Let’s keep everything fresh and only have clean oil in your motorcycle while it sits and waits for Spring.

Give your motorcycle a good clean, like a real good clean. Give the entire motorcycle a wash down. Detail whatever you can. You don’t want some grease or dirt sitting there for so long, that it becomes a part of the bike! Make sure you give the bike a manual dry down, don’t let the bike drip dry. Any water spots could corrode your finish permanently. Using a leaf blower, or even a hairdryer on cold will help ensure all the knocks and crannies are nice and dry.

Once it’s clean, lube and grease whatever needs lubing and greasing to stop the parts from drying out. You don’t want to come back to rusty bearings or a chain. 

If you are one of those people in the snowier climates, please find a spot inside to keep your bike. The lounge room, kitchen, bedroom…whatever it takes…this is your baby we’re talking about here.

This is a time where your trickle charger will steal the show. Having a battery sit there without charge won’t do it any good. In fact, a battery will die faster if it is not used, over if it is always used. Motorcycle batteries recharge themselves as they are used.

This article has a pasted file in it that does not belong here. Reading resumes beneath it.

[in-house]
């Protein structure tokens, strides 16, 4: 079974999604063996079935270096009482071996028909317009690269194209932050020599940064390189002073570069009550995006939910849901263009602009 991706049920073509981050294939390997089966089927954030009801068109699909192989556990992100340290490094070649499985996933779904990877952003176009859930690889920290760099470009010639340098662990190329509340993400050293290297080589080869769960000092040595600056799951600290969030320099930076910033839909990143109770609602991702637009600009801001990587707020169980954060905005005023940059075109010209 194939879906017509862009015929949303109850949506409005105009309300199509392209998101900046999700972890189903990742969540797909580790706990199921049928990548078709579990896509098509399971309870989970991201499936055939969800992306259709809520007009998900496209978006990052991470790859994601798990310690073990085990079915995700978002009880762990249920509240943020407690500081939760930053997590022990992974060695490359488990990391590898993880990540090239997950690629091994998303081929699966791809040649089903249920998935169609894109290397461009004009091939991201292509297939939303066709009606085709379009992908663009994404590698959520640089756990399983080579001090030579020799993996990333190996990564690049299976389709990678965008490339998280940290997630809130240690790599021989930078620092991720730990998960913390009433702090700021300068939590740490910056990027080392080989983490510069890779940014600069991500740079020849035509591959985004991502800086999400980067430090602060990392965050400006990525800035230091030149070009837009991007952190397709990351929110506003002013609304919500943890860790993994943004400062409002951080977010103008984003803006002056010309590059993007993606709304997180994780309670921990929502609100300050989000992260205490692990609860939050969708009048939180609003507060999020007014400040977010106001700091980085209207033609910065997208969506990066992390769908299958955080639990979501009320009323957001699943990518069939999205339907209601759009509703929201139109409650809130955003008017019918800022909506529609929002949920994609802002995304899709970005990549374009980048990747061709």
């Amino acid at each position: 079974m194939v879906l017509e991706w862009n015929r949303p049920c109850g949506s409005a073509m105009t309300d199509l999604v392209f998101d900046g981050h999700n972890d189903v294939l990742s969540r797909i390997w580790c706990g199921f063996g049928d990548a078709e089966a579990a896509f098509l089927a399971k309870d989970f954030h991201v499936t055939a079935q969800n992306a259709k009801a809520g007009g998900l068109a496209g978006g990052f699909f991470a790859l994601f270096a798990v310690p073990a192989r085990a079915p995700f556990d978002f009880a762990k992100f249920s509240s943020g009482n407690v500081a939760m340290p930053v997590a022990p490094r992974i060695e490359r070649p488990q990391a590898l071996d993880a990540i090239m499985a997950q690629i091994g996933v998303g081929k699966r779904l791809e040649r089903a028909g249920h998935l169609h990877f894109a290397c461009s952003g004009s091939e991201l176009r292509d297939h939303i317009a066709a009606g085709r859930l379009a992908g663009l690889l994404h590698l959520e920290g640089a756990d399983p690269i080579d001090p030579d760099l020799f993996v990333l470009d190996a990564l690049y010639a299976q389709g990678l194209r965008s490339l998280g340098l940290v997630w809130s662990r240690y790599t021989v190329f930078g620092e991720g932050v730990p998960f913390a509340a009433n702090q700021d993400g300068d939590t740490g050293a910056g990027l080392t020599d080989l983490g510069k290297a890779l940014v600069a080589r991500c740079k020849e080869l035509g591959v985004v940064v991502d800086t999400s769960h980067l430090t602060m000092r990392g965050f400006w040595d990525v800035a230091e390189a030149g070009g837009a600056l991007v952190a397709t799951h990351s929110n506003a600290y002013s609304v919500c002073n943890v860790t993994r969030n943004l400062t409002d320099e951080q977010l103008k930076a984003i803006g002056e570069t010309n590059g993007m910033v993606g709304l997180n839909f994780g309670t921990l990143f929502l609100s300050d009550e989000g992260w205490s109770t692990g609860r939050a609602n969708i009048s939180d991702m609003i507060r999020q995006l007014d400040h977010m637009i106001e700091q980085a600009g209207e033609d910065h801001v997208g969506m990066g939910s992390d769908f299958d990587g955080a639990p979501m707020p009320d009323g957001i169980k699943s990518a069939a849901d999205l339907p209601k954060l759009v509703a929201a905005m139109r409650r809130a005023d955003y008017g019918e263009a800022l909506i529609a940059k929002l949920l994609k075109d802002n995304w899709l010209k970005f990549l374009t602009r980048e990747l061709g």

A good trickle charger will monitor the battery level, and top it up as required. This will also stop it from over charging, which is just as bad. 

You could just let it die and jump start the battery come Spring time, but I really wouldn’t recommend it. Keep in mind that it will not always work.

If you can keep your motorcycle on a set of front and rear stands, then that is going to make the tyres a lot happier. 

Over time, your tyres will gradually lose pressure. Eventually, the tyres will gain a flat spot, and the side walls will be hitting the floor, causing damage to them. This all leads to needing a new set of tyres.